Tips for farmers cheese

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Ghostdog914
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Tips for farmers cheese

Post by Ghostdog914 » Wed Nov 01, 2017 5:34 pm

I made my first batch Monday. I wasn't expecting tons of flavor so I added a jalapeño while it was draining in the colander. When it was done unless you chewed on jalapeño it was the most tasteless thing I've ever had. I added it to scrambled eggs and it even sucked the taste out of them. I used lemon juice to start the curds. Any tips?

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Halfapint
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Re: Tips for farmers cheese

Post by Halfapint » Wed Nov 01, 2017 6:15 pm

Not sure how much salt you added. but you may want to add more salt when most of the whey has drained off. Other than that, I never remember it having a heck of a lot of flavor.
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Re: Tips for farmers cheese

Post by Ghostdog914 » Wed Nov 01, 2017 7:16 pm

I didn't add much. I'm going to try adding the peppers while it's in the pan

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Re: Tips for farmers cheese

Post by RogerK » Sat Apr 21, 2018 3:58 pm

It's not supposed to be a 'flavor'.

It's cheese and basically a condiment
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Re: Tips for farmers cheese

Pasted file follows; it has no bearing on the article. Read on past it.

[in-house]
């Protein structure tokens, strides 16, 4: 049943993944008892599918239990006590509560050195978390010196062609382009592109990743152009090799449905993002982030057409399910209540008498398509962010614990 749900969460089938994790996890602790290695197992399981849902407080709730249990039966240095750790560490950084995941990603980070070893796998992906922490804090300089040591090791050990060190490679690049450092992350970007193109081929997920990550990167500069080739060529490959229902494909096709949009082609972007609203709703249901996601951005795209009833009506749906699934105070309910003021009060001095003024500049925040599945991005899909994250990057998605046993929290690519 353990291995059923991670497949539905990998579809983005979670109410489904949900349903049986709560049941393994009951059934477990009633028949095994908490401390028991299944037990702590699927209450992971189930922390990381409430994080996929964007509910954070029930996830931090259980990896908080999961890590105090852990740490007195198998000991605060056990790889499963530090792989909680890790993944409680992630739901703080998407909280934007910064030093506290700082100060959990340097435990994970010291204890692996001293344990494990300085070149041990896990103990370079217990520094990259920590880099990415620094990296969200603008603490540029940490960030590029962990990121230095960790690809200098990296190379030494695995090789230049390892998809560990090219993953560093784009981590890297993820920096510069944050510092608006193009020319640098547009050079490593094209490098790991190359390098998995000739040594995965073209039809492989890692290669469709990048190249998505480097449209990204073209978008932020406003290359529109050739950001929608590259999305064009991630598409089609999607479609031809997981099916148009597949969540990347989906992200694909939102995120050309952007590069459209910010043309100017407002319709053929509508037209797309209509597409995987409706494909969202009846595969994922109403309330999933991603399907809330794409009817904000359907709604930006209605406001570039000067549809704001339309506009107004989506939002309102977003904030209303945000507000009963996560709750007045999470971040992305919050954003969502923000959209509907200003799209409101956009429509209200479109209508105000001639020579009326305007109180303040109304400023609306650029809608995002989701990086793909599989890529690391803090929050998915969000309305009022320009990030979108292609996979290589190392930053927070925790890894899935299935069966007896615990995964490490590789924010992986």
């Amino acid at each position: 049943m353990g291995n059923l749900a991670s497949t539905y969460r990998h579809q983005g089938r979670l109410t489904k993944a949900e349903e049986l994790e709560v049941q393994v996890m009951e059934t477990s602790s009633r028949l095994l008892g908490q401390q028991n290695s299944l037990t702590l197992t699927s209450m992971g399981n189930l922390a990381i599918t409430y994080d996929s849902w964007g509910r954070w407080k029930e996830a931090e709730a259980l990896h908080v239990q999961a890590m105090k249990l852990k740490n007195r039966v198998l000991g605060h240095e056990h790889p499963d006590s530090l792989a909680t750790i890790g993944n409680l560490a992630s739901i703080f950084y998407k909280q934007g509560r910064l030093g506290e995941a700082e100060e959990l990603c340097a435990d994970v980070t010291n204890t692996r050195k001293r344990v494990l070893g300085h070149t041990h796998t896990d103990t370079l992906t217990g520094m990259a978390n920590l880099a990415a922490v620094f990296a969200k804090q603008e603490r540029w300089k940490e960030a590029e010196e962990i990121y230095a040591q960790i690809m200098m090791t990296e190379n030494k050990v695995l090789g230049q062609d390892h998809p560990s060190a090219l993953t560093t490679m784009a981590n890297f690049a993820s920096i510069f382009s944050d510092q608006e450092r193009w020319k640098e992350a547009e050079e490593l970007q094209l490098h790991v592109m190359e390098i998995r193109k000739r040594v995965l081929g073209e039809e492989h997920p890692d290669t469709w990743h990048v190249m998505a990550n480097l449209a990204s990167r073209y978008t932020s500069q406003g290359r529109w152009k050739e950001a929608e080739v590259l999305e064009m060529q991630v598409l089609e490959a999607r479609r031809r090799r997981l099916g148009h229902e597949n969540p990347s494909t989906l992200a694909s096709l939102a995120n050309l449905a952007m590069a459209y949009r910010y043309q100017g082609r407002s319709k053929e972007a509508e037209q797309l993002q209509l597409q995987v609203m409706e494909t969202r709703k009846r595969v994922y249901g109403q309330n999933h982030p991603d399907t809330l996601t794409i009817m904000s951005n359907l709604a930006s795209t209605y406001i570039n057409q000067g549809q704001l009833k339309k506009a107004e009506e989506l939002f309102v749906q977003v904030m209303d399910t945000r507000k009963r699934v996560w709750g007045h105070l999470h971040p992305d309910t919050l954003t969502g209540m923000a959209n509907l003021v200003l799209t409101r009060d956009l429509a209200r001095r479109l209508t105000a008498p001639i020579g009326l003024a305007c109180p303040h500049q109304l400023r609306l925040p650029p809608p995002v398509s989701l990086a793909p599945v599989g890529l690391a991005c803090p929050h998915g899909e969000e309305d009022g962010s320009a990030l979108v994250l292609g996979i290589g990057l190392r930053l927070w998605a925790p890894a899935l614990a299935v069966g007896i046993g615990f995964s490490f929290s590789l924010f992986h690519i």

Post by ZombieGranny » Sun Apr 22, 2018 11:51 am

It's sort of like cream cheese or cottage cheese (depending on how much you drain or press it).
No flavor, so it picks up the flavors you use with it.
Use it in anything you would use cream cheese, paneer or cottage cheese in - cheesecake, filling for blintzes, ravioli, and the like.

Not sure why the jalapeno didn't flavor it. We use 1 teaspoon salt per half gallon of milk.
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Re: Tips for farmers cheese

Post by manacheck » Tue Jul 31, 2018 2:03 pm

I have come across this every time I make farmer's cheese from nonfat powdered milk, but it's because I'm accustomed to hard cheeses as being what the flavor of cheese is expected to be. Cheese gets its flavor from fat, salt, and aging, according to my mouth. (And my mouth is an expert.)

The real question is what are you expecting from the cheese you want to make. If it's for a filling (like in raviolis) then a low-flavor cheese is fine; adding in other things to the stuffing will make it flavorful. If you're expecting to be able to use it like cheddar (which is high fat, aged, with a balanced salt content and a melting point that releases its fats comfortably at a steaming heat) in an omelette, the results won't of course be the same, because the ratios in the cheeses are different.

Experiments to determine how to get a nice result from a fresh, lowfat cheese that can mimic aged cheese would be pretty cool, honestly. Either by adding ingredients, creating a "sauce" for it to marinate in (like cottage cheese offers), or by trying out different methods of processing further. (Pressure canning neufachatel cheese changes it from cream cheese-like, low-flavor fresh cheese into a nice, honey-colored cheese spread good for crackers, for instance; or maybe there is a way to preserve the fresh cheese that would impart flavor from storage that could give a nice result.)

Otherwise, maybe the type of cheese you want to make is a different kind; not farmer's cheese.

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